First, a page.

A few years ago, I started studying Political Science and Literature in Poitiers and these took me to study in the United States in Pennsylvania or even in Saint Petersburg. After a stay in Israel during which I worked as a television reporter, my attraction to travel only grew stronger. In Mexico City I unearthed an old typewriter which accompanied me on my wanderings for several years. The idea was simple: to offer poems to passers-by while traveling.
"Tell me a story and a poem I'll write to you. "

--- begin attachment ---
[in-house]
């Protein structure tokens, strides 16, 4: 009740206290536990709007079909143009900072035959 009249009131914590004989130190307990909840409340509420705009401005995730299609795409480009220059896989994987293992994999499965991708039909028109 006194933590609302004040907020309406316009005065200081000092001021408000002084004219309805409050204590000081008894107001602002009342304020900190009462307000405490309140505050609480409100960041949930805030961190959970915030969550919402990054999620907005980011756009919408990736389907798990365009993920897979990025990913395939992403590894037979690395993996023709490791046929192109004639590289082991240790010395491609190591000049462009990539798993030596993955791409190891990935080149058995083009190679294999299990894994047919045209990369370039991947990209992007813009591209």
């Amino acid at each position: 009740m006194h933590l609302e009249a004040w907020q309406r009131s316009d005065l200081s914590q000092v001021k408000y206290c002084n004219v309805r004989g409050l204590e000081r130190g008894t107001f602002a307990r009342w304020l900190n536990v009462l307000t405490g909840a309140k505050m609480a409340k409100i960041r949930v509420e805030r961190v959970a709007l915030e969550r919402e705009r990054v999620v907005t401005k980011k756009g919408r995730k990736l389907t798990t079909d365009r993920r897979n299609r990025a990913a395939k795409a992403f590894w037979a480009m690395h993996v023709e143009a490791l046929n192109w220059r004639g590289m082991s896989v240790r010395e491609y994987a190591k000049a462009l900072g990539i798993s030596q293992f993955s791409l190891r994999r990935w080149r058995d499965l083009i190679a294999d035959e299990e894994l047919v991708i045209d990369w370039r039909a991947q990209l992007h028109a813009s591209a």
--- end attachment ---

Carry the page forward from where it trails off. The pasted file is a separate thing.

From Mexico to Russia, via Poland, the Czech Republic, the Netherlands and even Portugal, this project and all these meetings were easily enough to justify the wandering. When I wasn't writing in capitals, I liked to get lost in nature with my hammock. My hitchhiking trips in the United States and Canada only reinforced my interest in the counter-cultures relating to the 1960s and 1970s. By completing my license I looked for a way to legitimize my attraction to travel. through my academic career. Out of a strange syncretism and after watching Terje Toomitsu's film Soviet Hippies, the idea of working on the Soviet hippie movement was born. I was learning the Russian language while being interested in the aesthetics of the hippie movement. In 2019, after having hitchhiked across Europe for more than 16,000km, I was leading writing, painting and collage workshops in an artistic residence for children located in a forest near the city of Vladimir in Russia. Subsequently, I was admitted to a double Franco-Russian master's degree in Sociology at the Ecole des Hautes Etudes en Sciences Sociales in Paris and at the Moscow National Research University. I joined CERCEC, the Center for Russian, Caucasian and Central European World Studies, a joint CNRS / EHESS research unit. After my experience in Hungary at a rainbow gathering in a forest north of Lake Balaton, my project became clearer. I decided to take an interest in the issue of contemporary community utopias and the legacy of the hippie movement from the 1960s and 1970s. It didn't take long for me to understand how little anthropology works were read if it wasn't for the researchers who write them themselves. So why not swap the typewriter for the camera this time and take you with me to my research field?